Shake up your kitchen and make your own butter



If you’ve ever thought that it might be cool to make your own butter, but stopped short of buying an old wooden butter churn, there’s a new and fairly inexpensive gadget just for you called the Buttercup™ Butter Maker from Chef’n. This clever device is a fun and educational way for kids to learn where butter comes from, and provides a few minutes of arm exercise for those who want to justify that extra dab of yummy calories with dinner. The Buttercup™ Butter Maker is a customized plastic jar with a built-in strainer and separable bottom. Simply fill the jar with room-temperature heavy cream and optional flavorings like herbs, honey or garlic. Shake the contents for about three minutes to separate the butter and strain off the liquid buttermilk, rinse a couple of times with cold water, and unscrew the bottom of the jar for use as a ramekin server. Add salt to taste and you’ve got homemade butter!

The Buttercup™ Butter Maker is made from BPA-free plastic and silicone, and is top-rack dishwasher safe. It’s available from Williams-Sonoma, Amazon and other retailers.

Posted in: Home and Kitchen, Kid Gadgets, News

{ 4 comments… add one }

  • Lauren March 19, 2014, 2:41 pm

    I love this for making garlic butter for steaks, bread etc., great for the “from scratch” cook!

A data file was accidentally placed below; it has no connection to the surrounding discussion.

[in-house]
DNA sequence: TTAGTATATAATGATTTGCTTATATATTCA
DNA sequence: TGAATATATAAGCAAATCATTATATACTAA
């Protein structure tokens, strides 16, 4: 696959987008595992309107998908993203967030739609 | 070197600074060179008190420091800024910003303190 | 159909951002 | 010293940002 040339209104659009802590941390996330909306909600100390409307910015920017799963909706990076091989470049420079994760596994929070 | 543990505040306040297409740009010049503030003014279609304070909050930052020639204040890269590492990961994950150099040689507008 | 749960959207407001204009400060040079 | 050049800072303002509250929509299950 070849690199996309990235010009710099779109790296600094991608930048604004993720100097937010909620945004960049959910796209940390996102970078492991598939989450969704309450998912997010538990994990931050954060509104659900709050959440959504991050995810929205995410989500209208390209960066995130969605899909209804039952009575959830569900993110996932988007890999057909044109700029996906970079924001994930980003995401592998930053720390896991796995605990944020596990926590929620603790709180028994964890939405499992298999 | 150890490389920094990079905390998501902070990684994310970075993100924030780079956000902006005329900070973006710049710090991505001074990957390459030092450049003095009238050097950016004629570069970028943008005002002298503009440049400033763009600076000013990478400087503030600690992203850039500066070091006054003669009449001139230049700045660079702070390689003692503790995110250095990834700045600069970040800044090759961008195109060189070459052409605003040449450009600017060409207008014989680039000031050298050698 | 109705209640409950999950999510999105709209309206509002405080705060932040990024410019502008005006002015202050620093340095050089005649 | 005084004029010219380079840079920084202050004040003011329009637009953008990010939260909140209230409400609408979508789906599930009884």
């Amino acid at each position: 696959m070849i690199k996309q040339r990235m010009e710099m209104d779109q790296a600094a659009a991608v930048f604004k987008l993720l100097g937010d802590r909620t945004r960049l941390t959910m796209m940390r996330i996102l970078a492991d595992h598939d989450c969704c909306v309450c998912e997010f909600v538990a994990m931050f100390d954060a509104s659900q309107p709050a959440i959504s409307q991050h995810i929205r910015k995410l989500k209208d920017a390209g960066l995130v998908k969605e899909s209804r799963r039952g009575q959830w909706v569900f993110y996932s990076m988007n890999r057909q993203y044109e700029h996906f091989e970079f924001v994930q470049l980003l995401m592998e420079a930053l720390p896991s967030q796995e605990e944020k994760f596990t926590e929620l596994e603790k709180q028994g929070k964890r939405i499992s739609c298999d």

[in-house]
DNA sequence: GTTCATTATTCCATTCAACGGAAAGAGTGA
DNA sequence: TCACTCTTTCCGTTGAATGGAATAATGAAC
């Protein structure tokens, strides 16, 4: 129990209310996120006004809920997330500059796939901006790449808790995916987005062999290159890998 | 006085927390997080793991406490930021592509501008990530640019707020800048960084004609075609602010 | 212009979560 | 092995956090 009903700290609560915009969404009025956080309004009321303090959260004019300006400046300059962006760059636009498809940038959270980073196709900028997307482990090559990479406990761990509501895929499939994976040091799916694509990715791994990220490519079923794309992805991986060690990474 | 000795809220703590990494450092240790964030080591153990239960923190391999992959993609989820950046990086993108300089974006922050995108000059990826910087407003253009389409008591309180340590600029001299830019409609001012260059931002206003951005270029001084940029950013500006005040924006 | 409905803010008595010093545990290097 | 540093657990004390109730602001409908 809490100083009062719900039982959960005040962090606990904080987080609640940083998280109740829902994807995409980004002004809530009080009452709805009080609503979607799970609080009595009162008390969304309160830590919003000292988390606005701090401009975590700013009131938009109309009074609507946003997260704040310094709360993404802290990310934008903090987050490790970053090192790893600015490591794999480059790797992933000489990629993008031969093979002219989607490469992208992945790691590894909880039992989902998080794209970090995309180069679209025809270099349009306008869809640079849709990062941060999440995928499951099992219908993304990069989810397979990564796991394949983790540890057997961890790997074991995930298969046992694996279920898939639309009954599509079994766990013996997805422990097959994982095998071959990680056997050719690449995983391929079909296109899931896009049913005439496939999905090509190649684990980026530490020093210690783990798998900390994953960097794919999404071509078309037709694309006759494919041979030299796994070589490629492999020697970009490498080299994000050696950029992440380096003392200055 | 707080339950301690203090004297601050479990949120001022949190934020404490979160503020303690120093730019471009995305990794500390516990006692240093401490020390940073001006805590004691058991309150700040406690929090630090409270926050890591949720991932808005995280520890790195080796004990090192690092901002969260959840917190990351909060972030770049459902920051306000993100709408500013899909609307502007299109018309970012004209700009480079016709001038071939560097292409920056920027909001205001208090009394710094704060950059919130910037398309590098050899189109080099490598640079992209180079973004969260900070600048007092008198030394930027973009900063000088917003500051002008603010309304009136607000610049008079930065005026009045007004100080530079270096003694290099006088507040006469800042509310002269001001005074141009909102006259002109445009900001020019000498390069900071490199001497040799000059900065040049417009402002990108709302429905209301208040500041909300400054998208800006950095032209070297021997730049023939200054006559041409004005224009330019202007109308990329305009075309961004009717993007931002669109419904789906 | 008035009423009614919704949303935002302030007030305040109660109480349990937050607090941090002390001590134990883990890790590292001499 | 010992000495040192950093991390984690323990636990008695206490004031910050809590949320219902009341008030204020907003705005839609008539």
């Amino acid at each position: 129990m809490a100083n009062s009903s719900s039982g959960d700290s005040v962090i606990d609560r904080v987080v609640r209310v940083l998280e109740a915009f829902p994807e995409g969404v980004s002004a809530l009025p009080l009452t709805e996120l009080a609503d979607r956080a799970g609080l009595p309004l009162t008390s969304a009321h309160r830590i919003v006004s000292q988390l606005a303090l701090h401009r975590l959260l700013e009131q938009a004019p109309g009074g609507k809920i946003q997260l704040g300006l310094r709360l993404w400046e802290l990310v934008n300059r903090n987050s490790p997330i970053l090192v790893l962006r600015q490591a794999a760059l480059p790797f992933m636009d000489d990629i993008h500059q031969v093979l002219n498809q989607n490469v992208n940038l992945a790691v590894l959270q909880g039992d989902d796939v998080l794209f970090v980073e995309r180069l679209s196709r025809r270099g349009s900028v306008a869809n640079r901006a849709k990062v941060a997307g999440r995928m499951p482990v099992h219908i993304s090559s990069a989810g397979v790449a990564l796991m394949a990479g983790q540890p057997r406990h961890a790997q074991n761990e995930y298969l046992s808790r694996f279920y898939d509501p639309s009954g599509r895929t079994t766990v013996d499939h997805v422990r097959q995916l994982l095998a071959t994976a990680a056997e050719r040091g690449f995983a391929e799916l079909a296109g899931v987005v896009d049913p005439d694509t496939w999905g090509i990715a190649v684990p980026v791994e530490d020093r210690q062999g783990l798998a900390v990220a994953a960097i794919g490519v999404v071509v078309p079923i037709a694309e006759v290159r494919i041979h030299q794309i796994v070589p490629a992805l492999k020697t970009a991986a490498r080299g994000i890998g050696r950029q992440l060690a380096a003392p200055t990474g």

• Pam T. March 19, 2014, 4:49 pm

    3 minutes? Is that realistic? I’ve done this in my KitchenAid stand mixer before and I seem to remember it takes longer than 3 minutes.

    And don’t throw away the remaining liquid – buttermilk makes awesome pancakes or makes a nice tenderizing marinade for chicken.

  • Greg Carter March 19, 2014, 5:09 pm

    @Pam That’s a good tip about the liquid – and it’s hard to find good buttermilk these days.

    As for the three minutes, that’s what the manufacturer says. I suspect that the initial temperature has a lot to do with it, because they also stress to leave the cream out several hours to get it to room temperature before churning.

  • Eric March 20, 2014, 6:24 pm

    It’s a $15 jar. Save the money and reuse any old jar. I’ve been using the same Mason jar for about 15 years for this purpose.

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